Over the Homecoming weekend, five members of the Smart Start 2014 team attended the Ontario Universities’ Fair (OUF) at the Metro Toronto Convention Centre, right next to the CN Tower and Rogers Centre.
The fair is an annual gathering of universities all across the province where students and their families are given the opportunity to speak with representatives such as administrators, professors, and students from each university. These representatives were there to advocate for their own campus and with 21 universities from Ontario alone, it is quite evident that Brock has some serious competition in recruiting the next batch of incoming first-year students.
Third-year student Spencer Dawson, who was a Team Leader for the Smart Start program this past summer, attended OUF with a lot of enthusiasm and Badger pride.
“With a population of 18,000 students, Brock is considered a mid-sized, safe campus that offers all the programs, clubs, and job opportunities to students that will help them make the most of their university experience. Being located in the small town of St. Catharines, Brock is a community-driven university that looks for the next best opportunity to bridge relations between our school and the greater Niagara region.”
Furthermore, Dawson truly speaks to Brock’s ‘Both Sides of the Brain’ campaign, majoring in Business and minoring in Philosophy. He believes that Brock is an institution that thrives on new, innovative ways to come up with the next best thing through interdisciplinary studies, which help better serve students and their needs.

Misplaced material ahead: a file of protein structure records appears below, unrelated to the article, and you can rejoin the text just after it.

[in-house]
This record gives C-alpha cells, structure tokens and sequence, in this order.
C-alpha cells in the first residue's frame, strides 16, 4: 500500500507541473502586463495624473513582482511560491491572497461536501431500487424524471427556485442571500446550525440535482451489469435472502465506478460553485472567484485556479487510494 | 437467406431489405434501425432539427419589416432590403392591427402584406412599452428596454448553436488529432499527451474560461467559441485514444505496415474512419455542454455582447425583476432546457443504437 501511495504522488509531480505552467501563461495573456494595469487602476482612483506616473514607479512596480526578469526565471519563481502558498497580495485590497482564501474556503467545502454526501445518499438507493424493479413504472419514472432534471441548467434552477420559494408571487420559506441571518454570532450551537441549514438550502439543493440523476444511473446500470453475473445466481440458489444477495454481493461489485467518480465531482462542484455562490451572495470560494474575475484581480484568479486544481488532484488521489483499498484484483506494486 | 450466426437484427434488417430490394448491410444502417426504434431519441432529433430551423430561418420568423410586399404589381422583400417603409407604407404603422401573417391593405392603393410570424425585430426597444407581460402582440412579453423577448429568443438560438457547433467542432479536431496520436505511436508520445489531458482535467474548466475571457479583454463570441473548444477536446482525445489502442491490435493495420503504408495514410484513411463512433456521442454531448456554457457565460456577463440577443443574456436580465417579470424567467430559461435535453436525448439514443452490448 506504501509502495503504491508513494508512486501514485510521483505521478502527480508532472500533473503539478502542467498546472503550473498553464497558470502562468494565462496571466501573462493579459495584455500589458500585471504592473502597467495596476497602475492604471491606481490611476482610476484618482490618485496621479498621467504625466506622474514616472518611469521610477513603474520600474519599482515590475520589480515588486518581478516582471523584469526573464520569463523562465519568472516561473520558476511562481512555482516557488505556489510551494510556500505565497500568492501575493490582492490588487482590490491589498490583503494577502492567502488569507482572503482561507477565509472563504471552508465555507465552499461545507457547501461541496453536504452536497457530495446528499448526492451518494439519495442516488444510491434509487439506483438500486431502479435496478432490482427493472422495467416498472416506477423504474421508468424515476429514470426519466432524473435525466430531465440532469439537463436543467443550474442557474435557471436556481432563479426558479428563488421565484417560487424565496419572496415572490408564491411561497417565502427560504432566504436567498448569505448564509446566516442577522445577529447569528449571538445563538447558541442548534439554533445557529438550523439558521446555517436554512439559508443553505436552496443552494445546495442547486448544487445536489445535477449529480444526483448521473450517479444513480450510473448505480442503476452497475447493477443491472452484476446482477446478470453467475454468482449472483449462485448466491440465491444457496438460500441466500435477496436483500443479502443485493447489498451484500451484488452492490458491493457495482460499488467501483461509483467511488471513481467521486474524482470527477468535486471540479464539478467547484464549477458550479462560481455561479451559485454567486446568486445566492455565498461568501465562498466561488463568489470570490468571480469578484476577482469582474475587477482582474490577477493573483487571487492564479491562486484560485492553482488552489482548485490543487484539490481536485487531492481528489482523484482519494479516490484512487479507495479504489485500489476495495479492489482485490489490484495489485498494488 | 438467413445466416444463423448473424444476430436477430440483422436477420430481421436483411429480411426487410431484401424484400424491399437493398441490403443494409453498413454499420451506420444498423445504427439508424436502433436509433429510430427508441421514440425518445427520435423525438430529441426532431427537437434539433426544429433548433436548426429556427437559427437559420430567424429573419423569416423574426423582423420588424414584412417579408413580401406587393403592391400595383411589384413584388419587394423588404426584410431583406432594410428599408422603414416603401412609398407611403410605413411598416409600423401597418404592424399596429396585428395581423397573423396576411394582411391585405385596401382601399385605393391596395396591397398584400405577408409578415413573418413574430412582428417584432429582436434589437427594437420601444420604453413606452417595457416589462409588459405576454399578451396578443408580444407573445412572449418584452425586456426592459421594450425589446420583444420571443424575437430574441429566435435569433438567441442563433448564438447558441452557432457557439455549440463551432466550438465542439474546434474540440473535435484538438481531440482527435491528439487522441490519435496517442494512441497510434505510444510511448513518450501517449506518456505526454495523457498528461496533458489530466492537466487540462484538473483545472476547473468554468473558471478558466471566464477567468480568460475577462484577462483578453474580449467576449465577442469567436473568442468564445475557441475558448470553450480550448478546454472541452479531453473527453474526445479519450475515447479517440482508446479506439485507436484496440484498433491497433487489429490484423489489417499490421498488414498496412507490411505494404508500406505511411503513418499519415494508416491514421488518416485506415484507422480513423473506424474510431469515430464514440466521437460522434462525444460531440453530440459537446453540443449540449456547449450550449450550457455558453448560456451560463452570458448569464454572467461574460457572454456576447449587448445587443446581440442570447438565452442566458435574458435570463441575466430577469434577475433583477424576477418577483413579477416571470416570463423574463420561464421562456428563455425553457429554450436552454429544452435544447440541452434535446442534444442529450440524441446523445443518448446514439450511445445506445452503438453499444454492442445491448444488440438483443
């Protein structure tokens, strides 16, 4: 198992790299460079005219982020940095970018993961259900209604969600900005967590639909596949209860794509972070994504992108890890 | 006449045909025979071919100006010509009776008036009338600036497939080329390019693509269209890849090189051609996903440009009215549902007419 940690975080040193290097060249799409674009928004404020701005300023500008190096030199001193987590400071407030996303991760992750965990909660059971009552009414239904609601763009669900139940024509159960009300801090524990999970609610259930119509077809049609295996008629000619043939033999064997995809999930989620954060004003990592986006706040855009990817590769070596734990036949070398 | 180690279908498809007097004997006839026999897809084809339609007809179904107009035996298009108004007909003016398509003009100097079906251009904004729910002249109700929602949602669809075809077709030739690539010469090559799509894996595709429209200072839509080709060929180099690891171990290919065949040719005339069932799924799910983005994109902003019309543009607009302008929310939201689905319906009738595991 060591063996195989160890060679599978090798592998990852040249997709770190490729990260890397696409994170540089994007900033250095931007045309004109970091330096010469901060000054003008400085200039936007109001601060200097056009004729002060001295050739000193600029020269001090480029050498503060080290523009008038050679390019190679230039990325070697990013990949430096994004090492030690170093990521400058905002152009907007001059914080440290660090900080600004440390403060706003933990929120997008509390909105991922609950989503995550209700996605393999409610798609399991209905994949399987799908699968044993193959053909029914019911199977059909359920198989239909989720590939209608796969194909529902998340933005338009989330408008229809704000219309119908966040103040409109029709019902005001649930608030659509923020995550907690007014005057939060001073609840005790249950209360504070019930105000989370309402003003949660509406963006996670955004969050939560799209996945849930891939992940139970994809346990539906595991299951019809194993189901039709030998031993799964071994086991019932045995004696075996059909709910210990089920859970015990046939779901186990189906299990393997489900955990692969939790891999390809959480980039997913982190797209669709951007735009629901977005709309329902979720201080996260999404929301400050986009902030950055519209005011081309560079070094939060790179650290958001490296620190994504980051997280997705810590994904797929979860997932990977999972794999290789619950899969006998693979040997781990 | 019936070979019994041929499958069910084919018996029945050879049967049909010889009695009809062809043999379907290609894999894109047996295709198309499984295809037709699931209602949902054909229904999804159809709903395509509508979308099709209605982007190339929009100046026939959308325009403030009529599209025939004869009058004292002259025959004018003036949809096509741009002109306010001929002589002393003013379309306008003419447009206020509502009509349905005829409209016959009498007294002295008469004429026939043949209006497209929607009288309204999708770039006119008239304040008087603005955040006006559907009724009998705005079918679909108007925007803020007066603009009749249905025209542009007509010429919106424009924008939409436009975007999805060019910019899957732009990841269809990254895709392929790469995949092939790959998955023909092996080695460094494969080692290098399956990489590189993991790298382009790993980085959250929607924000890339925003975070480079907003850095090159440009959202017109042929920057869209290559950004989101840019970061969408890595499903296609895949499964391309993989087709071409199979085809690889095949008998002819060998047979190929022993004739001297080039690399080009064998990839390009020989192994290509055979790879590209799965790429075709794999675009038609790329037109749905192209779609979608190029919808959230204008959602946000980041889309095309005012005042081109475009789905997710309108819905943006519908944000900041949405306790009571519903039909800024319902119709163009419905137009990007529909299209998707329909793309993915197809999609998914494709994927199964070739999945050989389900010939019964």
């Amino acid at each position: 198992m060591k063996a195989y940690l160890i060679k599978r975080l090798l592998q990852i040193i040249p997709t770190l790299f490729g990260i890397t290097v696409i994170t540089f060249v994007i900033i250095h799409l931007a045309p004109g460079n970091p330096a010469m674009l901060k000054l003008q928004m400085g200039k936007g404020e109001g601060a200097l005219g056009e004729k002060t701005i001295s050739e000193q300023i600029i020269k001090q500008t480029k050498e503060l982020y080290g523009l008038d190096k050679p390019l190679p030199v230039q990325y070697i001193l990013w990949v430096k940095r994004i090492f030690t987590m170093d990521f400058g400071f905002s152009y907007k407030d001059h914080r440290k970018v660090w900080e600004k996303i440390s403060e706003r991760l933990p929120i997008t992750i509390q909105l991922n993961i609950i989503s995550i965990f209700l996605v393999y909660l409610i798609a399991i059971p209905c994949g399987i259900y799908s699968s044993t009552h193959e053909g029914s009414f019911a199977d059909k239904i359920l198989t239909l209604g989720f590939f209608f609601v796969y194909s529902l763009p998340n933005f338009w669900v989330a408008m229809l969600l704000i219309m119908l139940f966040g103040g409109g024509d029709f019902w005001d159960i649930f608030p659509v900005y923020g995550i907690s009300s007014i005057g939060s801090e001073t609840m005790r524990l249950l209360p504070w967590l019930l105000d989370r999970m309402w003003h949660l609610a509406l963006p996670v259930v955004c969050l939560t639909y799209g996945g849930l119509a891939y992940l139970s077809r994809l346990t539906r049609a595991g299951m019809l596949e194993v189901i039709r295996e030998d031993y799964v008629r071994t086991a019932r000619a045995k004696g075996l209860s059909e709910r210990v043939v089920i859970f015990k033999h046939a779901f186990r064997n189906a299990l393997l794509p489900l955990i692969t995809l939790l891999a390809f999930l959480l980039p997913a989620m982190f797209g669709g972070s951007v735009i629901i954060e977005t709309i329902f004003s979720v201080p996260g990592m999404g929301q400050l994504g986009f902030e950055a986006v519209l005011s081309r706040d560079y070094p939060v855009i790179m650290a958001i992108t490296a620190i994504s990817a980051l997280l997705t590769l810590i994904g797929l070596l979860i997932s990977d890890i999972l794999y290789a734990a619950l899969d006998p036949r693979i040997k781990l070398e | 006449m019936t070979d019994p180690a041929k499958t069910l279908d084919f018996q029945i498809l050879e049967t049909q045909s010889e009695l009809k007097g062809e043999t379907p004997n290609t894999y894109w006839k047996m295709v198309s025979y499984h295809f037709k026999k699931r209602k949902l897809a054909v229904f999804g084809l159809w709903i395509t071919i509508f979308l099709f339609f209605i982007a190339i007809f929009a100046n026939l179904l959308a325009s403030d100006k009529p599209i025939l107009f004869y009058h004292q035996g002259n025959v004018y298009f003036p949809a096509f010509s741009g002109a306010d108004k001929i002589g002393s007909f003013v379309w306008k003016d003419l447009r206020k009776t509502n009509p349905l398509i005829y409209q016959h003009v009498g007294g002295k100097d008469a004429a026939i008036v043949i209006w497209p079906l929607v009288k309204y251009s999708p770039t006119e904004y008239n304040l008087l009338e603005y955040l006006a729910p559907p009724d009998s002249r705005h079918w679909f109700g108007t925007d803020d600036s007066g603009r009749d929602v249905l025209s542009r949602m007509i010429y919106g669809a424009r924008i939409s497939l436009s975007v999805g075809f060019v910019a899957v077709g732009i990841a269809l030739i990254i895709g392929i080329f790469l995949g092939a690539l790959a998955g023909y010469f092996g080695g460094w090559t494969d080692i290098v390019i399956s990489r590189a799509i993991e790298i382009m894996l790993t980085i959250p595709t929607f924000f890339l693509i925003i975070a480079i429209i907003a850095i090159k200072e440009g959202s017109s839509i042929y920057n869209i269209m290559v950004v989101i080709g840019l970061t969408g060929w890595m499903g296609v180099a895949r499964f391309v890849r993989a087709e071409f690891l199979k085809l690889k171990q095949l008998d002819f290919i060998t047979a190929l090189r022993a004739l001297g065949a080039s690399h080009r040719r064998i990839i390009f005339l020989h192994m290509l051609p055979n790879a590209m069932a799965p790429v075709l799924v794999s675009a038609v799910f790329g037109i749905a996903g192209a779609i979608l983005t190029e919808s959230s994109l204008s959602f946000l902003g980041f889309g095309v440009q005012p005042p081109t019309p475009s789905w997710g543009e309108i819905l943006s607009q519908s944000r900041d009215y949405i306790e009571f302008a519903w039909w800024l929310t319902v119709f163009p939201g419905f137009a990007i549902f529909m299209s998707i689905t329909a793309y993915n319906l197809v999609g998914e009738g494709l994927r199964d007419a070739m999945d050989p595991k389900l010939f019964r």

“As a Brock student, your opinion is never over-looked and is highly valued. Programs, events, clubs and jobs are often created based on student initiatives. It’s not only about what Brock can do for you, but what you can do for Brock.”
Among the Brock team that attended the fair along with Dawson were Carly Dugo, Zachary Faught, Karey Hatch, and Thomas Edwards, all of which are very active members in the University community and are quite attached to the experiences and the life that this institution has to offer to each student. While Brock is a fairly young school, this will often work to the advantage of the student, as there is always room to develop and implement new modes of teaching and learning, whether inside or outside of the classroom. As this is not the first time that Dawson has attended the fair as a Brock representative, what he enjoys most about the fair is networking and socializing. “Being surrounded by a wealth of young adults pursuing their aspirations makes for an incredible experience as a representative.”
The fair, which spanned over three days from Sept. 19 to Sept. 21, saw more than 120,000 prospective students, parents and educators.
At the Brock booth, the student representatives were busy answering questions specific to campus life and the programs that the University offers. The purpose of this fair is to inform students in an interactive way as to what their options are within the province, in hopes that it will aid them in making a decision about which Ontario university to choose.
With enrolment at Brock growing each year, the Ontario Universities’ Fair was a great way to bring some future Badgers to the halls of Brock next September.